ENGLISH FOOTBALL is set to take drastic measures to ensure the season is completed despite the coronavirus outbreak – with measures potentially being implemented TODAY.
Reports on Thursday morning revealed a set of wide-reaching plans underlined by holding matches behind closed doors.
Both the Premier League and Football League will ban fans from entering stadiums with pubs also prevented from showing games.
According to The Times, the government will hold a meeting of its Cobra committee this morning where the official response to the global pandemic is expected to move from "contain" to "delay".
That will set in motion a crisis plan only allowing supporters to watch their team via live streams from their homes.
Season ticket holders and individual match ticket holders are set to be able to stream matches in the top four tiers of English football.
However broadcasters will try and avoid breaking the Saturday 3pm kick-off blackout currently enshrined in UK law, instead moving matches alongside each other in other timeslots across the weekend.
And fans of clubs in the Championship, League One and League Two can connect via the iFollow service already set up across the divisions.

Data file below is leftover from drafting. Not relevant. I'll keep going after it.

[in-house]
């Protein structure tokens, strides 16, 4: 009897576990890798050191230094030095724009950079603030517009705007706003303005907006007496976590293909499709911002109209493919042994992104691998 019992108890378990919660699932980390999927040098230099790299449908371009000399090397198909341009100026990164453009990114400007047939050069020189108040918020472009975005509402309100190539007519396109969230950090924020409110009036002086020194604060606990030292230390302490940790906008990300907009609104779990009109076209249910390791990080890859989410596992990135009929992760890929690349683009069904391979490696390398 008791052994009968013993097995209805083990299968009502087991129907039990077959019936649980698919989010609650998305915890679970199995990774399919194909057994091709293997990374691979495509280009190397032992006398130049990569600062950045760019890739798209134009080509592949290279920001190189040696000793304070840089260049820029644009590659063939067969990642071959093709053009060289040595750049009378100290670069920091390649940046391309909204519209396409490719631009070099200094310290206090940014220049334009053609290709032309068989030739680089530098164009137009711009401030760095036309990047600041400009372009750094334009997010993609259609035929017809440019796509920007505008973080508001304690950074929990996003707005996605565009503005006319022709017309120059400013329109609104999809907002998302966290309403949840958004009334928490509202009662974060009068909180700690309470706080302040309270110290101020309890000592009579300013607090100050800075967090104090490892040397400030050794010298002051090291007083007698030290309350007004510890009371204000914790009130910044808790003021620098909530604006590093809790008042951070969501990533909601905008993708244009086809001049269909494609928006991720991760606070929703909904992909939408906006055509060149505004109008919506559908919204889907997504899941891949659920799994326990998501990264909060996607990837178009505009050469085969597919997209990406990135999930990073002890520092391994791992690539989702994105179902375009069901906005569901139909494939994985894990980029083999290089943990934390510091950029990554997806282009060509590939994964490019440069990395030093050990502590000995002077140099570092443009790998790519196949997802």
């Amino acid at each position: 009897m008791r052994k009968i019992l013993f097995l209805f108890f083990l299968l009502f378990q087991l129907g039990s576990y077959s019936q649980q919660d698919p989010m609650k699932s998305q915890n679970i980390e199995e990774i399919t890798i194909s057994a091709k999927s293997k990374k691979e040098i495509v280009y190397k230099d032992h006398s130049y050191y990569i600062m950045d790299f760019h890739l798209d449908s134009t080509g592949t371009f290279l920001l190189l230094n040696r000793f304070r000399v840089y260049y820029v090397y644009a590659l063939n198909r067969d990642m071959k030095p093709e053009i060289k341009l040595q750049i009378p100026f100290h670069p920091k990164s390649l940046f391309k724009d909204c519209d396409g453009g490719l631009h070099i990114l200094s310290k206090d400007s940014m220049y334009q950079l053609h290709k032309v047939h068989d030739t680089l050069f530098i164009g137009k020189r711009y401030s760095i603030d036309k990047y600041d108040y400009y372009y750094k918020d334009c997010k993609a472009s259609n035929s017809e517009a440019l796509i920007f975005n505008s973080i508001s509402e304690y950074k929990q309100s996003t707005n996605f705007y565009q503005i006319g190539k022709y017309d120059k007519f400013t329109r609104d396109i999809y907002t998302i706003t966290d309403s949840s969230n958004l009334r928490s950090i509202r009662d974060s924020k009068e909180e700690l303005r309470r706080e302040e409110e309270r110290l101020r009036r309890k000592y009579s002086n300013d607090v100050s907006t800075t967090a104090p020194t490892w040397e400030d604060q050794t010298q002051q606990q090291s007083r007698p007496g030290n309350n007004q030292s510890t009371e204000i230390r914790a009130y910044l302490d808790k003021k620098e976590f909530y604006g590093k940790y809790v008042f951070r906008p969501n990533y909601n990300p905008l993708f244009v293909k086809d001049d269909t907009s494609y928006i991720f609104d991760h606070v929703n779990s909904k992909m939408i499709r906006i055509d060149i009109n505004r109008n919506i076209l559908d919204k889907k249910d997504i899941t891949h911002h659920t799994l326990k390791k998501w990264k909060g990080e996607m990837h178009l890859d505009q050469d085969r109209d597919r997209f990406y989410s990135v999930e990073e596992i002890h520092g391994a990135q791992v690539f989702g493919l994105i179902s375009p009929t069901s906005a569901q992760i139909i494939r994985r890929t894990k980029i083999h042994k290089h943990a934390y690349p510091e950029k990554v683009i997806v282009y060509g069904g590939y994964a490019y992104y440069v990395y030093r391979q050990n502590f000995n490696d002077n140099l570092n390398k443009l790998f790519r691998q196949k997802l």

With the number of coronavirus cases in the UK set to tip 500, the government will reportedly threaten to take away pub's licenses if they ignore a fresh ban on showing matches.
The prospect of fans cramming into a confined space to watch a match creates a major viral infection risk and thus match viewers are set to be restricted to watching from home.
While the Champions League matches held at Valencia and Paris Saint-Germain took place behind closed doors in midweek, concerns were raised when large crowds of ultras instead gathered outside the stadium to try and support their team.
The Premier League would be the last major division in Europe to take this measure after LaLiga, Bundesliga and Ligue 1.
Amid calls for the league to be suspended altogether, given the loss of income for smaller clubs as much as the lack of fans at matches, the focus is believed to be completing the season.
Premier League broadcasters reportedly hold large penalty clauses, adding up to hundreds of millions of pounds, should the fixture list not be fulfilled.
For Football League teams, talks with government officials have taken place to determine what compensation can be claimed if matchday income is lost.
A £30billion crisis fund was revealed by chancellor Rishi Sunak in his budget on Wednesday, but football may not find itself high up the pecking order for vital cash.
Also on the minds of football bosses is the summer's Euro 2020 tournament, kicking off 26 days after the Premier League season is due to end.
But that may also be postponed as the virus continues to spread.
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